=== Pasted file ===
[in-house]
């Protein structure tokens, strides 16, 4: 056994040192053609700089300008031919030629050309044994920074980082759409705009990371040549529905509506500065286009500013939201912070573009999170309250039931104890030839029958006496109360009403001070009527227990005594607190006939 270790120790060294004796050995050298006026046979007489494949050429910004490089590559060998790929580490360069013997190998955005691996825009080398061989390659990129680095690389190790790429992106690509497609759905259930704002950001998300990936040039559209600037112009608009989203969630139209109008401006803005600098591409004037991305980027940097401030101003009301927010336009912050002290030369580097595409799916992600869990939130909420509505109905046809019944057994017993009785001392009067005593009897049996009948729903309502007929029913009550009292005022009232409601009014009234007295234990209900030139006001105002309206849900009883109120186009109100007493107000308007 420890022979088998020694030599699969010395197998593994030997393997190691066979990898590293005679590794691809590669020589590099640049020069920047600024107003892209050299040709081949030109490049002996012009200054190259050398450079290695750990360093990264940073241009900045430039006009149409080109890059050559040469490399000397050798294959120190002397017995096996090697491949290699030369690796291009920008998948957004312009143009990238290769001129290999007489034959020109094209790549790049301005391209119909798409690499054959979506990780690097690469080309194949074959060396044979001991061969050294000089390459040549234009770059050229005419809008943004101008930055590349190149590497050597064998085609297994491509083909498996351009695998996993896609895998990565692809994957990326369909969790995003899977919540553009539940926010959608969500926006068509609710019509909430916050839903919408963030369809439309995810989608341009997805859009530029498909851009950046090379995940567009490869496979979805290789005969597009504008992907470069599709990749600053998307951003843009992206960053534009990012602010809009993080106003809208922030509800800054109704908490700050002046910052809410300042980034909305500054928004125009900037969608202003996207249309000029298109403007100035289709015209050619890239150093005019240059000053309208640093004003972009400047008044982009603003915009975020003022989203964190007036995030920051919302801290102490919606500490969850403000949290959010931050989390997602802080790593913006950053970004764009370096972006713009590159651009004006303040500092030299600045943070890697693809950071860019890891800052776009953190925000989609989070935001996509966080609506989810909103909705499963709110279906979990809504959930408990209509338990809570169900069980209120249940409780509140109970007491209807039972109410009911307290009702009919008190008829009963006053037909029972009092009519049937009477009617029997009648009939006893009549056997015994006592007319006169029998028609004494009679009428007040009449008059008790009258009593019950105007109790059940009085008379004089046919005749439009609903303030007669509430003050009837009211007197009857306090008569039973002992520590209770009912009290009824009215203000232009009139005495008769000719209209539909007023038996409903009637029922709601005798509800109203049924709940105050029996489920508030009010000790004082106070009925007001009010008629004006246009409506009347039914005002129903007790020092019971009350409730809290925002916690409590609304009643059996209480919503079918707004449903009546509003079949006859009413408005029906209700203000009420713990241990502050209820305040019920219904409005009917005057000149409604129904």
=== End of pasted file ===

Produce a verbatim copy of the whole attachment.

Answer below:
[in-house]
């Protein structure tokens, strides 16, 4: 056994040192053609700089300008031919030629050309044994920074980082759409705009990371040549529905509506500065286009500013939201912070573009999170309250039931104890030839029958006496109360009403001070009527227990005594607190006939 270790120790060294004796050995050298006026046979007489494949050429910004490089590559060998790929580490360069013997190998955005691996825009080398061989390659990129680095690389190790790429992106690509497609759905259930704002950001998300990936040039559209600037112009608009989203969630139209109008401006803005600098591409004037991305980027940097401030101003009301927010336009912050002290030369580097595409799916992600869990939130909420509505109905046809019944057994017993009785001392009067005593009897049996009948729903309502007929029913009550009292005022009232409601009014009234007295234990209900030139006001105002309206849900009883109120186009109100007493107000308007 420890022979088998020694030599699969010395197998593994030997393997190691066979990898590293005679590794691809590669020589590099640049020069920047600024107003892209050299040709081949030109490049002996012009200054190259050398450079290695750990360093990264940073241009900045430039006009149409080109890059050559040469490399000397050798294959120190002397017995096996090697491949290699030369690796291009920008998948957004312009143009990238290769001129290999007489034959020109094209790549790049301005391209119909798409690499054959979506990780690097690469080309194949074959060396044979001991061969050294000089390459040549234009770059050229005419809008943004101008930055590349190149590497050597064998085609297994491509083909498996351009695998996993896609895998990565692809994957990326369909969790995003899977919540553009539940926010959608969500926006068509609710019509909430916050839903919408963030369809439309995810989608341009997805859009530029498909851009950046090379995940567009490869496979979805290789005969597009504008992907470069599709990749600053998307951003843009992206960053534009990012602010809009993080106003809208922030509800800054109704908490700050002046910052809410300042980034909305500054928004125009900037969608202003996207249309000029298109403007100035289709015209050619890239150093005019240059000053309208640093004003972009400047008044982009603003915009975020003022989203964190007036995030920051919302801290102490919606500490969850403000949290959010931050989390997602802080790593913006950053970004764009370096972006713009590159651009004006303040500092030299600045943070890697693809950071860019890891800052776009953190925000989609989070935001996509966080609506989810909103909705499963709110279906979990809504959930408990209509338990809570169900069980209120249940409780509140109970007491209807039972109410009911307290009702009919008190008829009963006053037909029972009092009519049937009477009617029997009648009939006893009549056997015994006592007319006169029998028609004494009679009428007040009449008059008790009258009593019950105007109790059940009085008379004089046919005749439009609903303030007669509430003050009837009211007197009857306090008569039973002992520590209770009912009290009824009215203000232009009139005495008769000719209209539909007023038996409903009637029922709601005798509800109203049924709940105050029996489920508030009010000790004082106070009925007001009010008629004006246009409506009347039914005002129903007790020092019971009350409730809290925002916690409590609304009643059996209480919503079918707004449903009546509003079949006859009413408005029906209700203000009420713990241990502050209820305040019920219904409005009917005057000149409604129904």